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Orioles farm system places dead last in Keith Law’s rankings

ESPN’s Keith Law ranks the 30 MLB farm systems every year. This year, the Orioles come in dead last: 30th of 30.

Kansas City Royals v Baltimore Orioles Photo by Rob Carr/Getty Images

As last year’s 47-115 disaster at the MLB level unfolded, it was clear that Orioles fans would have to spend time getting excited about the farm system in the near future because nothing good would be happening in the big leagues. The brutal truth is that there may not even be much there to inspire hope at first. In the 2019 farm system rankings from ESPN’s Keith Law, unveiled today, the Orioles place last: 30th of 30 teams.

We all know that the Orioles were unable to deny the need to lurch into rebuilding mode last July when they traded most of their good players, including Manny Machado. You might have hoped, like me, that Dan Duquette’s parting gifts would bear at least a little bit of fruit on the subsequent prospect rankings. Perhaps it will do so eventually, Right away, it seems, not so much.

This ranking was telegraphed somewhat as Law unveiled his top 100 prospects in the game last week. Only one Orioles minor leaguer cracked that list, with 2017 first round pick DL Hall appearing at #63.

Not much surprise that a team whose best prospect, and only top 100 prospect, ranks there is the worst team overall. Or maybe it’s at least a little bit of a surprise: Two teams had systems rated higher than the Orioles without a single top 100 prospect. It’s hardly worth getting indignant about the O’s being below those teams, though it is a bit curious.

It’s also a bit of a surprise because the Orioles rated 23rd out of 30 prior to last season. How could they have sunk all the way to the bottom even with the trades that they made in July? Law doesn’t answer that in detail in his of his assessment of the farm:

The O’s pick first in this year’s draft and they need it, as the system has fallen apart, which is how they ended up with the worst record in baseball and in need of a change to their entire baseball ops department. The failure to sign international free agents before this year was a huge part of it, dictated by ownership, but the Orioles also have been unable to develop talented players brought into the system from the draft or trades, with pitchers getting hurt or failing to develop with alarming frequency, and even performing players such as Austin Hays and Ryan McKenna being rewarded with unwarranted swing changes. The system is a mess, and it will take years to overhaul it. Fortunately the Orioles hired the right people for the job.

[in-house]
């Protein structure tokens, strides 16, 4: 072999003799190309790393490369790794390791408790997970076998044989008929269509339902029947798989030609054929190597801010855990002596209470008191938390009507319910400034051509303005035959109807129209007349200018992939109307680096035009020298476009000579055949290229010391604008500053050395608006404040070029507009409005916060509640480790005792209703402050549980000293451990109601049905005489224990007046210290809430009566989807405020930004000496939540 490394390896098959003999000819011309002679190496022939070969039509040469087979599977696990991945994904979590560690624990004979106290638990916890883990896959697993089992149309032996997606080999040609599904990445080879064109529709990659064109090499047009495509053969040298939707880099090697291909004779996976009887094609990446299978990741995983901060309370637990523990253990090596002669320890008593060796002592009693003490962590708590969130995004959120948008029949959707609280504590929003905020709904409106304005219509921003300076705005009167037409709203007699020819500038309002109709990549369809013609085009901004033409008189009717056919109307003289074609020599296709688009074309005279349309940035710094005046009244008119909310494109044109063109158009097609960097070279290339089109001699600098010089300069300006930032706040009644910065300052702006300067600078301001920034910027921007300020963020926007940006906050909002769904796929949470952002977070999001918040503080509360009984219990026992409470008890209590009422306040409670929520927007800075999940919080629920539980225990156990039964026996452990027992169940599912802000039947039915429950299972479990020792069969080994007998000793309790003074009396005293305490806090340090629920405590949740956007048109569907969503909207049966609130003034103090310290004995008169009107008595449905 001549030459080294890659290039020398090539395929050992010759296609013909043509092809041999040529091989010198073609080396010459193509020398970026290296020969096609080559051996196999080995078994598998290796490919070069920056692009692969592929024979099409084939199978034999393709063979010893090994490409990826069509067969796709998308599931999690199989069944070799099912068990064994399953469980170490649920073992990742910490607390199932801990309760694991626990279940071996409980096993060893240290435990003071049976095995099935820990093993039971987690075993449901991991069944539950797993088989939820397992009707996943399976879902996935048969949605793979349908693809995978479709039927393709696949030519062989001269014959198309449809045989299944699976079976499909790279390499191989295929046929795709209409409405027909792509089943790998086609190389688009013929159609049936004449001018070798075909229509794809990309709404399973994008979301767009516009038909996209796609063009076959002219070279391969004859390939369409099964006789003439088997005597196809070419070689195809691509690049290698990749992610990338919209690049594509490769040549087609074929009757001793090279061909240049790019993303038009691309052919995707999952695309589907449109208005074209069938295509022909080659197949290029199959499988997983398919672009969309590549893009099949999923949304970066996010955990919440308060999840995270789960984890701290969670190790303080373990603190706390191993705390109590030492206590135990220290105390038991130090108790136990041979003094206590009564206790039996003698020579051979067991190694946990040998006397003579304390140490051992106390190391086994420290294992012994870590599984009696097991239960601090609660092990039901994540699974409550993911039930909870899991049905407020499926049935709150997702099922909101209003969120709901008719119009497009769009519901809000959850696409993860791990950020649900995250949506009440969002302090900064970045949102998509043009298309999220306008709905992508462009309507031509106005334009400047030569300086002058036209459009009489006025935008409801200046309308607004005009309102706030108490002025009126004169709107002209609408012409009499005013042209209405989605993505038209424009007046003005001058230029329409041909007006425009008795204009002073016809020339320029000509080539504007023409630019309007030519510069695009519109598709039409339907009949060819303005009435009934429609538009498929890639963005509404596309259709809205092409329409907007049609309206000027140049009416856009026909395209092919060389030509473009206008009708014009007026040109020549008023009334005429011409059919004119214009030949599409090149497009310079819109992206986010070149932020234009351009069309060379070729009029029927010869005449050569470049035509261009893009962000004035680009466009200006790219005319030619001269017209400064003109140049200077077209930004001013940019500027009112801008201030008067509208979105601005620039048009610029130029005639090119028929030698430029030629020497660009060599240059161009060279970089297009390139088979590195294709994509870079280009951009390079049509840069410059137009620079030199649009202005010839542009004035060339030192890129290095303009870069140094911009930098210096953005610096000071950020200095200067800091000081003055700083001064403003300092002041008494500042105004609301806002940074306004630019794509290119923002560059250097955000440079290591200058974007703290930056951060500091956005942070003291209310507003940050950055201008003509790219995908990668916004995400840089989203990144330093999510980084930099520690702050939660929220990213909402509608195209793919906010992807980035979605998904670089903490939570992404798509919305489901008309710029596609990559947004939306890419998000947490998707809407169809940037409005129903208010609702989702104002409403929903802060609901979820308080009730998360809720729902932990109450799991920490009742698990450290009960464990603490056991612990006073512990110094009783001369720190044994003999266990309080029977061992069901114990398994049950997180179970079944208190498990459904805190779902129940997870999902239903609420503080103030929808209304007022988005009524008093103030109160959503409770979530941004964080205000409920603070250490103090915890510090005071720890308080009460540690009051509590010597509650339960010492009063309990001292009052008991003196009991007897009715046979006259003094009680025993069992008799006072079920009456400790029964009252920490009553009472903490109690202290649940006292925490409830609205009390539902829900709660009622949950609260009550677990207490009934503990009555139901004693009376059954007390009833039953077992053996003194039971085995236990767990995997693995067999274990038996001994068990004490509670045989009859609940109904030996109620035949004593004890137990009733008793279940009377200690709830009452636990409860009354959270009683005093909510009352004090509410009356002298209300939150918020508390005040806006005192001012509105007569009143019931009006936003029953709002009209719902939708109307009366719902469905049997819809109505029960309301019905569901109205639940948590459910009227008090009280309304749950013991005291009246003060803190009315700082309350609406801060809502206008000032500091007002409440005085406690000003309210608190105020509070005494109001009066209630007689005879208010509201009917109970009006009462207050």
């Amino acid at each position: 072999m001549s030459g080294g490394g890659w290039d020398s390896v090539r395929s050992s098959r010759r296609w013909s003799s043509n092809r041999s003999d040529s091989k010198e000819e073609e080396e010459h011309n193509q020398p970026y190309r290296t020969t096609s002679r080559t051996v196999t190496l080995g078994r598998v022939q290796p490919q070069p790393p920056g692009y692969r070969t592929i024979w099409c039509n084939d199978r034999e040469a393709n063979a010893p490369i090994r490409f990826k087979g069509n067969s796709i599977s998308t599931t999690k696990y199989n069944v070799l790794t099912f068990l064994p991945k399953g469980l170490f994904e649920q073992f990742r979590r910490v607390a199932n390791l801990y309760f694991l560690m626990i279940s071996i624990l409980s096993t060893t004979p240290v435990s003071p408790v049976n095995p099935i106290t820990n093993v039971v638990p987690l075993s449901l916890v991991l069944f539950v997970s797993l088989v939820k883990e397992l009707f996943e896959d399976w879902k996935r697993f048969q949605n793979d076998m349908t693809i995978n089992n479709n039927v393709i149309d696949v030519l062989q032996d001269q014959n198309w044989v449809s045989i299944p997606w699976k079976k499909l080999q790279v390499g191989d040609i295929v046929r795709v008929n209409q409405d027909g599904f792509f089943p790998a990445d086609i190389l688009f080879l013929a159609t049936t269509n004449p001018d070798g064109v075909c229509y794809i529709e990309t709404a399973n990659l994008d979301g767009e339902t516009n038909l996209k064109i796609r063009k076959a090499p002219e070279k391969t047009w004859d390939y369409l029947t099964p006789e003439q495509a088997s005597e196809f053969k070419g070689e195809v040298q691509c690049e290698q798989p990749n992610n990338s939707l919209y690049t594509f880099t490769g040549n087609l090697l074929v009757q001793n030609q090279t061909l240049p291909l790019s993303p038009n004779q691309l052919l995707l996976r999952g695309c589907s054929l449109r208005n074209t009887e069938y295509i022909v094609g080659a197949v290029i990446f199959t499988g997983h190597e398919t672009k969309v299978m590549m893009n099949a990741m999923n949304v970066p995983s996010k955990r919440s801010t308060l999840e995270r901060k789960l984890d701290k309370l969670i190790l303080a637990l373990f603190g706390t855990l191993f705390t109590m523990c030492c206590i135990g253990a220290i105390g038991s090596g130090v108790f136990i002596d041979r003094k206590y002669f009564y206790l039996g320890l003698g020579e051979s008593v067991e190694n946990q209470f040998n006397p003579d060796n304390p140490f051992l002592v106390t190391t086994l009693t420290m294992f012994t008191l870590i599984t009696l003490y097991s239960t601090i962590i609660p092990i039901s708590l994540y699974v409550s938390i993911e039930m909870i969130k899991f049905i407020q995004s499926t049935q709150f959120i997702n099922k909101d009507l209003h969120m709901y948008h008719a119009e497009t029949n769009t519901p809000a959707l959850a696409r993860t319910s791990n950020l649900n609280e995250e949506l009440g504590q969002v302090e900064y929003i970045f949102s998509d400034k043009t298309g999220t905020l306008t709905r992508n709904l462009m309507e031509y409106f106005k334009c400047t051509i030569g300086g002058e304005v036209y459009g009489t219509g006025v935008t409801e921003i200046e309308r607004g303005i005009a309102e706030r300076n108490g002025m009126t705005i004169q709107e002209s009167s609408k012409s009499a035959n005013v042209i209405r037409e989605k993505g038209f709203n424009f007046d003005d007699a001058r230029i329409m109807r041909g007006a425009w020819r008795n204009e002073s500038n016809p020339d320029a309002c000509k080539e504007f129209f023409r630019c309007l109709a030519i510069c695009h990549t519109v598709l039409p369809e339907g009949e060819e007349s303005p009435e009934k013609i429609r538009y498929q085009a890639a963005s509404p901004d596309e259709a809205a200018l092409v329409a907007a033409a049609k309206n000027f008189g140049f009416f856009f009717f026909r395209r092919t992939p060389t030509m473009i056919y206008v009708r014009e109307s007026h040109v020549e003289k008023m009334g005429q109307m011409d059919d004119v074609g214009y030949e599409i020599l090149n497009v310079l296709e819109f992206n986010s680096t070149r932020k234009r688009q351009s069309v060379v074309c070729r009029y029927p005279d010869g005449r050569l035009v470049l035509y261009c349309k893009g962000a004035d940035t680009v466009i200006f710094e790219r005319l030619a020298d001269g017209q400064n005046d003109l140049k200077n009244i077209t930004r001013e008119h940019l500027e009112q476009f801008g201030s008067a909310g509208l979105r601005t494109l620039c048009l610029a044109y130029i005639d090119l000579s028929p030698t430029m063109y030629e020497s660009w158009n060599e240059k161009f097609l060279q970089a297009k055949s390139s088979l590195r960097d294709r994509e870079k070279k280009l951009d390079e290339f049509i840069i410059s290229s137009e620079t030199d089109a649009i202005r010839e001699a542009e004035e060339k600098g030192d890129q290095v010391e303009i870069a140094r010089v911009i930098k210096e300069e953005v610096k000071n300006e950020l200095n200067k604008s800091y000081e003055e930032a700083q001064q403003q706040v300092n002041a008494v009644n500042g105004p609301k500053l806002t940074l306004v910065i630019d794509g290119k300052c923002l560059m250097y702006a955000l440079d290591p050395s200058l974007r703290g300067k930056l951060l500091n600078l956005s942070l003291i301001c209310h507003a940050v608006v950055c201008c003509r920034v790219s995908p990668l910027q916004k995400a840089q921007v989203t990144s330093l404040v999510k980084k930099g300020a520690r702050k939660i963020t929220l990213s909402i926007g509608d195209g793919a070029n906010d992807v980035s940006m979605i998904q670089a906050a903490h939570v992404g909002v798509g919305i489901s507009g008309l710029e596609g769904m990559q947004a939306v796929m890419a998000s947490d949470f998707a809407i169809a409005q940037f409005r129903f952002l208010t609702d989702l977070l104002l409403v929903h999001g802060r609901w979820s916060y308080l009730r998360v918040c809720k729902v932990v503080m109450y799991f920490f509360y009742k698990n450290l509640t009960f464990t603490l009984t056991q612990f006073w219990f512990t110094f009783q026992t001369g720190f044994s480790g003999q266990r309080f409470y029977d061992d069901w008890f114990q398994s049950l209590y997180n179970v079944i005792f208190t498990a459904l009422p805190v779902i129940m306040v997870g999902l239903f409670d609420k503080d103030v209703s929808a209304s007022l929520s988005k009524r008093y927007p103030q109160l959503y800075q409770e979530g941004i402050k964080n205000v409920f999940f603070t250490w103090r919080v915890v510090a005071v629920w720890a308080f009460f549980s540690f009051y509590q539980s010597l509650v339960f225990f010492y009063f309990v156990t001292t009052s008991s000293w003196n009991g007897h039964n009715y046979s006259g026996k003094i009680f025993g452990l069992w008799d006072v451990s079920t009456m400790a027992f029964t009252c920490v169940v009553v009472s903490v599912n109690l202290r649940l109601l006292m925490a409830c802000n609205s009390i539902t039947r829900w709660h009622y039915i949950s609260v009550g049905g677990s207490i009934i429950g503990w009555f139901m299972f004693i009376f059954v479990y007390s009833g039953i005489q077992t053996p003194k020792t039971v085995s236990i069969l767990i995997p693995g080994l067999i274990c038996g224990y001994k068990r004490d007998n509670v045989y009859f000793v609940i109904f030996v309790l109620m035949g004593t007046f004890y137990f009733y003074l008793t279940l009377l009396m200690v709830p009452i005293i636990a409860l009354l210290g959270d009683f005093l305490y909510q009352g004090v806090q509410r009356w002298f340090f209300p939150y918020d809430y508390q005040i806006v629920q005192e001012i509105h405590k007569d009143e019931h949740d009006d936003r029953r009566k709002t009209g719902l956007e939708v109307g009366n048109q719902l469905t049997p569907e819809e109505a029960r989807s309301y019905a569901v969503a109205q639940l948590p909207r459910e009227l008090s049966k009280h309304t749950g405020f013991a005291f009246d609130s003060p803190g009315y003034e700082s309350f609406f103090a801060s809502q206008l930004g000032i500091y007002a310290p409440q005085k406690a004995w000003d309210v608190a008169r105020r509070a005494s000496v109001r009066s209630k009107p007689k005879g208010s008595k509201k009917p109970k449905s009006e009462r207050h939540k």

The overall rankings will be supplemented over the next couple of weeks with his ratings of specific systems. It’s safe to guess that there will be some words written about why he doesn’t think very highly of the trade returns from last July. I’m curious what he thinks about outfielder Yusniel Diaz, who has generally been the top O’s prospect and a top 50 prospect in other publications’ rankings but doesn’t make the cut with Law right now.

It’s a running joke on social media that Law “hates” (your favorite team). Bitter fans with long memories carry grudges over a litany of slights. Fans may not have been the only bitter ones. Duquette’s rejoinder to farm system rankings was: “The same people who pick us last in the division every year are the ones rating our farm system low.”

This kind of comment might as well have specifically named Law. It sounded a lot better before the O’s started losing in 2017, in part probably because the criticisms of the O’s farm system from Law and others had some merit all along.

All of that is to say that no, Law doesn’t hate the Orioles, but I think he hated the way the Orioles were run by whoever was actually in charge between Duquette and Buck Showalter. There seems to have been a consensus in the baseball analyst world that a brigade of idiots was in charge, stumbling into success almost by accident.

In the 2012-16 period, the easy answer to any such criticism was: “Orioles magic!” The O’s success in spite of all the negative words from these analysts made it that much more fun. With the O’s coming off a 47-115 season, and with a more run-of-the-mill crummy 2017 before that, there’s little to say that Law is wrong to feel that way now.

The specific comments about swing changes made to Austin Hays and Ryan McKenna are representative of things Law often pointed out to critique the O’s system. He has banged the drum over the years that the O’s made changes to Hunter Harvey’s delivery in pro ball that led to his injury problems.

There is, at least, a little bit of good news from Law’s final words, not that his blessing was necessary for fans to feel good about the hire of GM Mike Elias and his people. Everything Elias has done in his career before now and everything he’s said since arriving in Baltimore have reinforced the impression that he knows what he’s doing and things will be able to improve. The good news is that there’s nowhere to go but up.